Editorial

The Observer-Reporter building in Washington

The resting places of the dead were once essential parts of the community for those still alive and kicking.

Up until the arrival of the 1900s, cemeteries in some locations functioned like municipal parks, with families visiting them on sunny days to have picnics, celebrate special events or even take their dogs out for a stroll. They were not forbidding sites where one had to observe the etiquette of maximum solemnity, or scary places where, who knows, zombies might might come out to frolic, like they do in “The Night of the Living Dead.”

While cemeteries are no longer the location to which most of us are inevitably bound – cremation is gaining ground in the United States, and it’s already the most common form of final disposition in much of Europe and Asia – they are still vital and valuable repositories of history.

Unfortunately, too many of the cemeteries that dot the landscape both here in Pennsylvania and around the country are tumbling into neglect. To a degree, this is understandable – some old family cemeteries are located on private property, beyond the reach of municipalities that might otherwise tend to them, and some cemeteries have fallen into disrepair thanks to the unforgiving vagaries of time. And if records about a cemetery have vanished or are incomplete, that makes the job of revitalizing a cemetery all the more difficult.

Happily, some dedicated sleuths and historians are making the effort to revitalize a cemetery in Amwell Township. As our Karen Mansfield detailed in a story that appeared in the May 26 edition, the township’s historical society is engaged in the “monumental mission” of restoring VanKirk Cemetery. Located off Johnson Road, it is believed that 74 onetime residents of the township are buried there, and that tally includes six veterans of the Revolutionary War. The great-grandson of one of those veterans turned out to be Warren Harding, who became president of the United States in 1920.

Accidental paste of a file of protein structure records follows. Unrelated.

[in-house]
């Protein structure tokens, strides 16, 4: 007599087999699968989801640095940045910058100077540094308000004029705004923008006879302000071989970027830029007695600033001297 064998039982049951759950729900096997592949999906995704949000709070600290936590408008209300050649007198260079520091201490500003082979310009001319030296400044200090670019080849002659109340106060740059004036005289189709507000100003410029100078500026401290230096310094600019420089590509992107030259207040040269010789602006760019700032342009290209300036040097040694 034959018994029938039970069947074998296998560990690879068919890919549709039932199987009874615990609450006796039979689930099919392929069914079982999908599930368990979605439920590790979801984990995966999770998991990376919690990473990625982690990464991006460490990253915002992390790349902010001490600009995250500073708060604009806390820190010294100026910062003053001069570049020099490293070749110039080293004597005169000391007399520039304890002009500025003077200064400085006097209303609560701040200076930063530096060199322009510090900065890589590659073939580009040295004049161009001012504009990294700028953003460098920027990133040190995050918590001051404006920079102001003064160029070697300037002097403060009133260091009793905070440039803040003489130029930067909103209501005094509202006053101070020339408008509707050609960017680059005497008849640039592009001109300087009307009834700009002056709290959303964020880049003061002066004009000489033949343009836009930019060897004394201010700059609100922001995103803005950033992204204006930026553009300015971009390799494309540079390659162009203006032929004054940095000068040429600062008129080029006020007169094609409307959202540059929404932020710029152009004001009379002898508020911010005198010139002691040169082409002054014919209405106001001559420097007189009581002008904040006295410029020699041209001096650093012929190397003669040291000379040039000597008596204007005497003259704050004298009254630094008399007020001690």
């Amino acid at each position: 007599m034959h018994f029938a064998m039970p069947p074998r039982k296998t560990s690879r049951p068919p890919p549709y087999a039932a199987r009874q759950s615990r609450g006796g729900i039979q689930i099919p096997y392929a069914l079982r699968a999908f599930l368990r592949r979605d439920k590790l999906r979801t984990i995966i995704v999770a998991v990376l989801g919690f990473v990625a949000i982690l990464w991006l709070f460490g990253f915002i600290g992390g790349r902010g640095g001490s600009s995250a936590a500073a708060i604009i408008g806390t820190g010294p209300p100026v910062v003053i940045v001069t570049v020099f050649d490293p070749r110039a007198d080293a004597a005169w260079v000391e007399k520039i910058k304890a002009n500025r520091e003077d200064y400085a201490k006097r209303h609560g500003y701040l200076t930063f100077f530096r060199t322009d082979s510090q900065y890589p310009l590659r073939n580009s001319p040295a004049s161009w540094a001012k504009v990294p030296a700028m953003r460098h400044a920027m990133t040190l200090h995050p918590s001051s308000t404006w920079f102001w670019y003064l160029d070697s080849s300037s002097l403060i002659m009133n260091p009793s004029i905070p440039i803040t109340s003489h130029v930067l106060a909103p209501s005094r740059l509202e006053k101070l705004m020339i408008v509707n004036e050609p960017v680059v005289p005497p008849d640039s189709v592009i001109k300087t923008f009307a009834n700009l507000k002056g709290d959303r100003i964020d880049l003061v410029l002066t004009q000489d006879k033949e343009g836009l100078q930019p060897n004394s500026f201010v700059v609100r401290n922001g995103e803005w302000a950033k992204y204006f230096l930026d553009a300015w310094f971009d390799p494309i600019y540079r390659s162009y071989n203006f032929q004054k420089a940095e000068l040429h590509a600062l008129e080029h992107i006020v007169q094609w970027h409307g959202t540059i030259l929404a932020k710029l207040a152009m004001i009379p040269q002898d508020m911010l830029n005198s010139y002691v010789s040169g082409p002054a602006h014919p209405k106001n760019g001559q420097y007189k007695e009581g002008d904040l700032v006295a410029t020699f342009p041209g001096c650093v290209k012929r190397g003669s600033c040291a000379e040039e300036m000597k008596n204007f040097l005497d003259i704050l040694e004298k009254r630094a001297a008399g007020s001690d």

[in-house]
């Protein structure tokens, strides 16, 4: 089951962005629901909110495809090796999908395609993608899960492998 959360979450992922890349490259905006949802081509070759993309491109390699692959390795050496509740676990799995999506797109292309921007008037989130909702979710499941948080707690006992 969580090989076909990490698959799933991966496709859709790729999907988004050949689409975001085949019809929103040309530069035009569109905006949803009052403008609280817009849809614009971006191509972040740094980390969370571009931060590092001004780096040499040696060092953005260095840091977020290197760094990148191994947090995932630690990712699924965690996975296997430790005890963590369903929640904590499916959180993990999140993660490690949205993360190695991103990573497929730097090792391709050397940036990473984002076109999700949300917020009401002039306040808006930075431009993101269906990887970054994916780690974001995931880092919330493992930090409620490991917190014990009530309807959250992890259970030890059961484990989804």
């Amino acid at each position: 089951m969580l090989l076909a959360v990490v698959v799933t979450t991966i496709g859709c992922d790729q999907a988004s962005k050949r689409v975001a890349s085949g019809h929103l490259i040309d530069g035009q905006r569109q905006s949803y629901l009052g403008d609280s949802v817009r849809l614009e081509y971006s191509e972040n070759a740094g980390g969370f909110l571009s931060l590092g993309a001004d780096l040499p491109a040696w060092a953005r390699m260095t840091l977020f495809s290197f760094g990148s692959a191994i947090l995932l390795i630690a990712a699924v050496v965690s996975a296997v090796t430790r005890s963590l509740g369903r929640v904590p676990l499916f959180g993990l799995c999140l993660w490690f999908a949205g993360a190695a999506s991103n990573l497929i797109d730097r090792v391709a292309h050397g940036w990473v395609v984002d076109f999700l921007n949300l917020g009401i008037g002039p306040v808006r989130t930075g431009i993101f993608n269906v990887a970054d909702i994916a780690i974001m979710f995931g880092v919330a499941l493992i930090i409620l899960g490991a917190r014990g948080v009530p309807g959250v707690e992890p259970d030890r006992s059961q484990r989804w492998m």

For the last two months, volunteers have been clearing away dead trees and brush, scrubbing dirt from weathered tombstones and searching for plots that have otherwise been obscured. So far, 40 plots have been identified.

Ray Day, a member of the historical society, explained that restoring the cemetery will take time. “This is not something we’re going to get done any time soon,” he said, adding, “But it needs to be done.”

National groups like the Cemetery Protection Resource Training Alliance are doing their part to assist communities that want to restore historic cemeteries. Sarah Miller, a Florida archaeologist and the group’s founder, told Forbes in 2015 that cemeteries that have gone to seed make communities less safe, and that people shouldn’t hesitate to visit what she describes as “amazing outdoor museums,” and take steps to save them.

“Wherever people have lived, people have died,” Miller said. “Historic cemeteries are often neglected, but with just a small amount of effort, you can see results quickly.”

Washington and Greene counties are dotted with historic cemeteries hidden away from well-traveled streets and roads. More chroniclers of local history need to emulate the example of the Amwell Township Historical Society, and bring these “amazing outdoor museums” back to life.

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